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April 5, 2022updated 29 Apr 2022 9:30am

‘Data localisation’ is seeping into UK public sector contracts

The requirement to keep data in the UK is appearing in public sector IT contracts, says trade body techUK.

By Sophia Waterfield

So-called ‘data localisation’ is being included in public sector contracts, meaning businesses taking on work for the government have to guarantee information will be kept within the UK, trade association techUK has warned. This goes against national policy and is seen by many as a barrier to trade. It has led the association to call on the government to solidify its position on data localisation post-Brexit.

Speaking to Tech Monitor, techUK said member companies have raised concerns that onshoring of data is increasingly being included as a stipulation in public sector contracts. This goes against the UK government’s commitment to the free flow of data, which has been confirmed to the European Union and other international partners several times since Brexit.

The UK government must clarify its stance on data localisation in post-Brexit data rules, industry body techUK has warned. (Photo by JUSTIN TALLIS/AFP via Getty Images)

Responding to the government’s consultation, entitled Data: A new direction, which is expected to inform the post-Brexit UK’s stance on data rules and its plans to amend the EU’s general data protection regulations (GDPR), techUK has outlined six data principles it hopes to see adopted. One of these, “taking a firm line against data localisation at home and abroad” warns those creating the new data protection regime to “push back against [the trend of data localisation]” and to be an effective advocate for increasing international digital trade cooperation.

What is the UK government’s policy on the free flow of data?

A government spokesperson told Tech Monitor that there is currently no requirement for the onshoring of data in government contracts and that it is the responsibility of every department to make a risk-based assessment of its use of cloud providers, which can often transfer data to other countries for storage or processing. “When considering a commercial provider, departments should take into account the cloud security principles developed by the National Cyber Security Centre,” they said.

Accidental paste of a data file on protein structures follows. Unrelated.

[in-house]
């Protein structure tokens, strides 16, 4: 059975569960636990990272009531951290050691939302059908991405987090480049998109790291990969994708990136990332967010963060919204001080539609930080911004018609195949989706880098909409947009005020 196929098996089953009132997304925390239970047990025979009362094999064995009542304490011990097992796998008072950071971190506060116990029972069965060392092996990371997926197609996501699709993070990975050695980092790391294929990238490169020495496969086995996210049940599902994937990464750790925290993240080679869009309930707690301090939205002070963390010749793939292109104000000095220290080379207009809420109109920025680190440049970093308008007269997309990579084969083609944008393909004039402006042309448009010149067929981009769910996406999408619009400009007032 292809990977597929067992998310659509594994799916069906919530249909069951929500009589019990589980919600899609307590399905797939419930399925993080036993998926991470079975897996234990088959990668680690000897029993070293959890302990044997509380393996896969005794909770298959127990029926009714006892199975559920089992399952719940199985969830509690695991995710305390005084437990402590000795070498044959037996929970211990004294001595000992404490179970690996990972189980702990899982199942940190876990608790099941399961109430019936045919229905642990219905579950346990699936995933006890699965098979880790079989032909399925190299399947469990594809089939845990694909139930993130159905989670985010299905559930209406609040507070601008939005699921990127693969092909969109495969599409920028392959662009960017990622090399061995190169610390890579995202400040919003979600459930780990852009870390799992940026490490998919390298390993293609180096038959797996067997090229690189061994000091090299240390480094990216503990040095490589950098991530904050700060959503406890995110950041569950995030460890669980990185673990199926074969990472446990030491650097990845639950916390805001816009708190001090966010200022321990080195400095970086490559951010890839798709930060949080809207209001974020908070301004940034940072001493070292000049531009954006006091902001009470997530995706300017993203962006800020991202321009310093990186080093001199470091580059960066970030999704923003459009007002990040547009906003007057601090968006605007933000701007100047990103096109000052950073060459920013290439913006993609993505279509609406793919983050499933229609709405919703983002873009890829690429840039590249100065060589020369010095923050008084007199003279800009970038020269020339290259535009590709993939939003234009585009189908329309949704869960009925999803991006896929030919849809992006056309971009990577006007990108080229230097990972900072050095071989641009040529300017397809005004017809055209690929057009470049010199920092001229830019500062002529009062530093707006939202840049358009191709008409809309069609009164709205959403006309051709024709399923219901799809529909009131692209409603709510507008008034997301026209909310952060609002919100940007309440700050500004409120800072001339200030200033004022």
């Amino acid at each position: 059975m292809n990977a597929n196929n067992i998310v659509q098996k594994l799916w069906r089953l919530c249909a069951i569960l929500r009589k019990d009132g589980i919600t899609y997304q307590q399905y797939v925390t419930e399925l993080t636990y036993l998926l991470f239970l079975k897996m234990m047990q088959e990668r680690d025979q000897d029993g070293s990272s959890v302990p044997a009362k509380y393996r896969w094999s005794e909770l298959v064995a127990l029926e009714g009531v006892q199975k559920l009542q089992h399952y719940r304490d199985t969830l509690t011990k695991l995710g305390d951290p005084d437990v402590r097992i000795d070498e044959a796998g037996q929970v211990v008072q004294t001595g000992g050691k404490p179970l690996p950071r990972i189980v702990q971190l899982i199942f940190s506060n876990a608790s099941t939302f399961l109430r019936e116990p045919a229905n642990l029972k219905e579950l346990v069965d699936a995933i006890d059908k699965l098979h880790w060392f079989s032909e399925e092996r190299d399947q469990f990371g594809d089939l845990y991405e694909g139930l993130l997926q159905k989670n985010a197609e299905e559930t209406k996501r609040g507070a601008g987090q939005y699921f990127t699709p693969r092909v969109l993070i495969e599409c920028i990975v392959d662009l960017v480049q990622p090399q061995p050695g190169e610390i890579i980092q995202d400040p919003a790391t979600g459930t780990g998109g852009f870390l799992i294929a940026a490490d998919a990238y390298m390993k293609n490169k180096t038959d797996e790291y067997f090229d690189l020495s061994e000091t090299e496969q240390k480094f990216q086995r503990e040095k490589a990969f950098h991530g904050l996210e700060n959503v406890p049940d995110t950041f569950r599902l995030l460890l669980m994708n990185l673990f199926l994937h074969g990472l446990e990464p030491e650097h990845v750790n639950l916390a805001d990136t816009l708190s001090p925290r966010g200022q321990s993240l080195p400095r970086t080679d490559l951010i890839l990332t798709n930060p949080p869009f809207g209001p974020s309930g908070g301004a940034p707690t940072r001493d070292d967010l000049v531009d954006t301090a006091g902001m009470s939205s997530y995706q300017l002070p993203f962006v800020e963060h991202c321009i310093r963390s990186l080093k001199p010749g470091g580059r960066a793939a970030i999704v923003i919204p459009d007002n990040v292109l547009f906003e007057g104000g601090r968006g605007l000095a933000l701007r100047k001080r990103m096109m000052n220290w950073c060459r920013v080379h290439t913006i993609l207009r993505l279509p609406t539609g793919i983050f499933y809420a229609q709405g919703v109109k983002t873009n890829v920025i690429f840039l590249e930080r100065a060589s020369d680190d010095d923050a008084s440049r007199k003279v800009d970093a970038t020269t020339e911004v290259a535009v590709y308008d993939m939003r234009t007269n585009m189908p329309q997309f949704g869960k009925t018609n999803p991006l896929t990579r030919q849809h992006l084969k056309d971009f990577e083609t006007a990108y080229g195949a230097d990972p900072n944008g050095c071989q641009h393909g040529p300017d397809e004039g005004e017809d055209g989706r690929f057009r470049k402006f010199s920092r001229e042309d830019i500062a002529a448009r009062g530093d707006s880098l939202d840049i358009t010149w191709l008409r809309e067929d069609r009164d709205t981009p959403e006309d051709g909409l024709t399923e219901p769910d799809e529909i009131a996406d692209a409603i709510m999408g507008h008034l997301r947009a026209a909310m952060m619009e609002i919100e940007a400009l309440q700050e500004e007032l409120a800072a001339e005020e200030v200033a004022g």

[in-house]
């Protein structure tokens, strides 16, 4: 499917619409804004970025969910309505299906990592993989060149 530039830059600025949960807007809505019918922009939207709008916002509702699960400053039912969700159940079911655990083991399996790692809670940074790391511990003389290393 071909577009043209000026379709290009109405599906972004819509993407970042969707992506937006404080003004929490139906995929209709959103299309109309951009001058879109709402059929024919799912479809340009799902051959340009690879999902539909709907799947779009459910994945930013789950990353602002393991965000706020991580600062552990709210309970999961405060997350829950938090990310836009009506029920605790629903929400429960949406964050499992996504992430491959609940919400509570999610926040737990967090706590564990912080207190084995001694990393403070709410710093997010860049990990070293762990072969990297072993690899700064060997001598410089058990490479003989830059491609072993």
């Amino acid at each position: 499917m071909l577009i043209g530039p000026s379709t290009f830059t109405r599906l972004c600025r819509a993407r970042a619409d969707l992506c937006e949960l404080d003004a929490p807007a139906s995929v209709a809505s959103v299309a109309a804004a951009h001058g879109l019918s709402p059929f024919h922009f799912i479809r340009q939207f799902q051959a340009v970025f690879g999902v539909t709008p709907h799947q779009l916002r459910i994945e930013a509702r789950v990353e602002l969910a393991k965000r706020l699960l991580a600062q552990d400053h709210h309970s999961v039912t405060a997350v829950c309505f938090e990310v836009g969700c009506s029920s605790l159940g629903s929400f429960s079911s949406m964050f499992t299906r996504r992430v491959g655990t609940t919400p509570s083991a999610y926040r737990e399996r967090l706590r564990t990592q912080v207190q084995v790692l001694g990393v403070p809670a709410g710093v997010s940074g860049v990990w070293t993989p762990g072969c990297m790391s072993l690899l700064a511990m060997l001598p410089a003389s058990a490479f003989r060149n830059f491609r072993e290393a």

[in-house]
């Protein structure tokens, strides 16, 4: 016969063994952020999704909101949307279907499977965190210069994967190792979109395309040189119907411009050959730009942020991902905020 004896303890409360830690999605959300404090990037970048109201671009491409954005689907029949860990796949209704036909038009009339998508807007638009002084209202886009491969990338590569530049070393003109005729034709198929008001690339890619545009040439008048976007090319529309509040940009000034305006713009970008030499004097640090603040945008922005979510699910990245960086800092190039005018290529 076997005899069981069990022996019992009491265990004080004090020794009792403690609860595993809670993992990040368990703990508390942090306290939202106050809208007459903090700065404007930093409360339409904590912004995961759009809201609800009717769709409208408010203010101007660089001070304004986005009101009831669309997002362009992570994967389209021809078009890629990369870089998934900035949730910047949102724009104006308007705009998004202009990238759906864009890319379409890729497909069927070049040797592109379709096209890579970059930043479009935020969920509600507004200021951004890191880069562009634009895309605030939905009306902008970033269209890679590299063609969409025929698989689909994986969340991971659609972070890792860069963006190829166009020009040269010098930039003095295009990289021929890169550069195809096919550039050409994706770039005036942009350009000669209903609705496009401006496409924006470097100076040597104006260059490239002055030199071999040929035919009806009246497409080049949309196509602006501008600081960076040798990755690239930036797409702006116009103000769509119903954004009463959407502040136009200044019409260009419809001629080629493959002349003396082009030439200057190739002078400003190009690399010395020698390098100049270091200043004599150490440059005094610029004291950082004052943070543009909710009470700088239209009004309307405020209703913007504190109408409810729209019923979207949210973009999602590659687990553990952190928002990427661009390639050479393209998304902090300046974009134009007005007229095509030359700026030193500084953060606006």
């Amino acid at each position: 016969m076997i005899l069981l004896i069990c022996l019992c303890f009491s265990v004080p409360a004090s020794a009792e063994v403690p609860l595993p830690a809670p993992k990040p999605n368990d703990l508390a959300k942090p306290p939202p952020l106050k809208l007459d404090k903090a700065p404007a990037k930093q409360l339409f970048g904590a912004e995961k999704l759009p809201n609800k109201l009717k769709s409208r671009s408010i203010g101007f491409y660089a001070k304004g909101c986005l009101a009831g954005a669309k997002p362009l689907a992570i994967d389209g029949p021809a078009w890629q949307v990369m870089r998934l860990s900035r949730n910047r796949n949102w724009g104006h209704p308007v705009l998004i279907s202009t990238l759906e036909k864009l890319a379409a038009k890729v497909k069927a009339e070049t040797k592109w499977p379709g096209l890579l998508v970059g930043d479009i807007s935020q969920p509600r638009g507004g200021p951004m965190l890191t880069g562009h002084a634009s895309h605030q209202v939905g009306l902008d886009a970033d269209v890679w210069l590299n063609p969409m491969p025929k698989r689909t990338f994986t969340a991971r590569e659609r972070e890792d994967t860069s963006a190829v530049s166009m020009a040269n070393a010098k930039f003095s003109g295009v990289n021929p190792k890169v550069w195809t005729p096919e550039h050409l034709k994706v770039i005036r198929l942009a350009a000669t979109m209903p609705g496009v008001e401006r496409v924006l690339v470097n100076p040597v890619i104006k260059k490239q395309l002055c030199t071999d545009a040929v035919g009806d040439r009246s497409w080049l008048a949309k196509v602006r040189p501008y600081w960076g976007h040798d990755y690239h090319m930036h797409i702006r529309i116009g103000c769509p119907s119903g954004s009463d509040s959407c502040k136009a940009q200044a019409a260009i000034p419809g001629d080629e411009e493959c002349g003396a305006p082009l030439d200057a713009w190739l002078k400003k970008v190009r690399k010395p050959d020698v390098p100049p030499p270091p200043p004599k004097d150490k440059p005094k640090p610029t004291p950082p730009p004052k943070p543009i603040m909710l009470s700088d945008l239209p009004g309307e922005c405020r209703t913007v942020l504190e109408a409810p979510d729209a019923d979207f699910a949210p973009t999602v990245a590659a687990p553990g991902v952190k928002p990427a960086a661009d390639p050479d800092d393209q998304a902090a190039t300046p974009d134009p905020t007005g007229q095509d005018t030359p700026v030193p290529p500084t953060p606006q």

Data localisation can often be a barrier to trade, and the UK has agreed provisions in many of its Free Trade Agreements that prevent signatories from imposing unjustified data localisation measures. In April 2021, the UK government also committed to the “G7 Roadmap for Cooperation on Data Free Flow with Trust” and reaffirmed its position on “unjustified data localisation” during a roundtable in September 2021 at the Leeds Digital Festival. Last year, the EU granted the UK “data adequacy”, meaning information can flow between Britain and European countries.

However, there are some “limited and justifiable” circumstances in which data localisation might be appropriate, the government spokesperson told Tech Monitor. This includes protecting national security or achieving a legitimate public policy objective.

Why is data localisation bad for business?